The site lies on the crest of a greensand ridge a little north of the scarp slope of the South Downs and close to Stane Street about sixteen kilometres from Chichester - the Roman Noviomagus Regnensium - less than a half day's journey away on foot. Stane Street was a Roman road built in the first century A.D. to link the new Roman military base of the Second Legion at Chichester to London; but the military phase of occupation was very brief in Sussex and by A.D. 75 the military base had been replaced by a market town and the countryside had reverted to civilian occupation. A group of military harbourside warehouses at Fishbourne, near Chichester, were replaced by a magnificent Roman palace, remains of which are now open to the public, and many of the pre-Roman Iron Age farmsteads, which were scattered across the South Downs and the coastal plain, were replaced by Romano-British villas. Iron Age pottery sherds hint at a pre-Roman settlement at Bignor but the discovery of part of a field system under the villa suggests that the actual pre-Roman farmstead was not on the same site.
The close proximity of the villa to Stane Street, which passes a few hundred metres to the east, meant that access was easy and the villa was approached directly by a metalled track from the road. Direct communication with the Roman market town of Chichester and the high quality of the agricultural soil at Bignor meant that the occupiers had the opportunity to become quite wealthy from farming, and it is interesting to note the way in which the plan of the villa was altered to accommodate a farming family of ever-increasing size. As the villa was extended it was the east elevation, which looked directly towards Stane Street, that successive owners developed in order to impress visitors and passers-by.
In its final form Bignor Villa was one of the largest in Britain covering nearly two hectares, with an inner domestic or garden courtyard and an outer yard containing farm buildings to the east. It is unlikely that the villa extended beyond the line of the enclosing wall, so its entire extent is known, but the site has not been completely excavated and new evidence will come to light as further excavations are undertaken in the future.
The mosaics on display, which are some of the finest in the country, date mainly from the fourth century A.D. and allow an interesting comparison to be made with the first- and second-century mosaics at Fishbourne.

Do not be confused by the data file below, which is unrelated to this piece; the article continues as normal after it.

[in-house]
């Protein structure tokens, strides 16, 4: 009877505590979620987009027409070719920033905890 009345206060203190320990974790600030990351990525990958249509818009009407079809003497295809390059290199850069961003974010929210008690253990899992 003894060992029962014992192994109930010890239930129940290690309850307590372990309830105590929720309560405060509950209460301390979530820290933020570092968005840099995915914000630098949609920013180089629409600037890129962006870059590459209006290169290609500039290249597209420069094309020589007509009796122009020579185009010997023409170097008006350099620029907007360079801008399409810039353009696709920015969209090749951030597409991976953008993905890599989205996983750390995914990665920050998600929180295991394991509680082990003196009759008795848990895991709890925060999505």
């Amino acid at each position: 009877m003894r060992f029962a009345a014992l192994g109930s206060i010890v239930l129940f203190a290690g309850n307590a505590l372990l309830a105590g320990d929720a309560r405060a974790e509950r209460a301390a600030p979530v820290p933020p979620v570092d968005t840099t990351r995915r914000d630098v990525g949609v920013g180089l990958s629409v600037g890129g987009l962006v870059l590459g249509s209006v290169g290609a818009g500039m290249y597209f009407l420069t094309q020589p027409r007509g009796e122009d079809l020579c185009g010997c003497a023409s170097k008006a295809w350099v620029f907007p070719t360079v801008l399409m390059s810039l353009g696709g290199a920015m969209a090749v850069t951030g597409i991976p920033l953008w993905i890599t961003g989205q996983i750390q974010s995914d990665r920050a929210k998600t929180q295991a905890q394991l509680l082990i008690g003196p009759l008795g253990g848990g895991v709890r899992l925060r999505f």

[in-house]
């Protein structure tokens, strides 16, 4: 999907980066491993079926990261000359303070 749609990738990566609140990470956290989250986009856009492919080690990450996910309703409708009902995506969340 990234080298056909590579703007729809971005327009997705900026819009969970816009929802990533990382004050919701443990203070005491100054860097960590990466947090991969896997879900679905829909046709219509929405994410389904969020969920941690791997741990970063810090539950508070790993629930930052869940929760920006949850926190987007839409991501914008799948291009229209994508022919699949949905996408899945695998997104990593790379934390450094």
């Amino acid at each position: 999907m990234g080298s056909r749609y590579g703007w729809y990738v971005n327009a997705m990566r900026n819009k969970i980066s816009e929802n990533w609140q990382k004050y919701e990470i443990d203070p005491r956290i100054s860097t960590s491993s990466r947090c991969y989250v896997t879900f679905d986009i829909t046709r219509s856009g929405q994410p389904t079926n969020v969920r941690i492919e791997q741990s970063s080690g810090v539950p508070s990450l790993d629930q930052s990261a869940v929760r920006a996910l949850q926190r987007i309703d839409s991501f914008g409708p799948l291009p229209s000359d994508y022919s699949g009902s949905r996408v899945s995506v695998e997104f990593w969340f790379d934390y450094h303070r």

Soon after its initial discovery a local resident, John Hawkins of Bignor Park, took responsibility for the excavations of the villa and he invited Samuel Lysons, a leading antiquary of the day, to supervise the work. Lysons lived at King's Bench Walk in London and could spend only a limited amount of time in Sussex but they corresponded regularly and many of their letters survive in the West Sussex Record Office at Chichester; these throw considerable light on the way in which the site was explored and the problems faced by the excavators.
After its initial discovery in 1811 the Ganymede mosaic was covered over until the June of the following year when it was re-exposed; but by this time the owner had become concerned about vandalism and ,secured it from intruders by a high thorn fence and from nightly depradations by the erection of a hovel in which one of his sons can sleep'. John Hawkins was concerned about the effect of exposure on the mosaics and wrote to Lysons `earthworms doing much injury by raising the tesserae but the evil would be removed by keeping the place dry . . .'.
In June 1812 work was commenced on the erection of a covering building constructed of bricks and local greensand blocks.
Bignor Roman Villa (grid reference: SU 987147) lies about six miles north of Arundel and is signposted both from the A29 (Bignor-Billingshurst) and the A285 (Chichester-Petworth) roads.